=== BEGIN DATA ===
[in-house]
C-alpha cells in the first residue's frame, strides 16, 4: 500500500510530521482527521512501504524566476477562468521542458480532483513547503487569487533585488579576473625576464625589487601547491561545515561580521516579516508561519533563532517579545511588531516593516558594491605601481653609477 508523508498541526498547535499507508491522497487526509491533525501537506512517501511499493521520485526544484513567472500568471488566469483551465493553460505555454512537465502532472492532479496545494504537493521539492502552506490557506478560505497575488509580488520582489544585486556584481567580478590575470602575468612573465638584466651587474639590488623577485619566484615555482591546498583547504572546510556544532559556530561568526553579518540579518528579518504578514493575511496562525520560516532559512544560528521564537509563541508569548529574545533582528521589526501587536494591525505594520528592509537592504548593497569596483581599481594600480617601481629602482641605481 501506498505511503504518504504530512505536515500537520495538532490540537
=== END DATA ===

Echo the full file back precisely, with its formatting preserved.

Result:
[in-house]
C-alpha cells in the first residue's frame, strides 16, 4: 500500500510530521482527521512501504524566476477562468521542458480532483513547503487569487533585488579576473625576464625589487601547491561545515561580521516579516508561519533563532517579545511588531516593516558594491605601481653609477 508523508498541526498547535499507508491522497487526509491533525501537506512517501511499493521520485526544484513567472500568471488566469483551465493553460505555454512537465502532472492532479496545494504537493521539492502552506490557506478560505497575488509580488520582489544585486556584481567580478590575470602575468612573465638584466651587474639590488623577485619566484615555482591546498583547504572546510556544532559556530561568526553579518540579518528579518504578514493575511496562525520560516532559512544560528521564537509563541508569548529574545533582528521589526501587536494591525505594520528592509537592504548593497569596483581599481594600480617601481629602482641605481 501506498505511503504518504504530512505536515500537520495538532490540537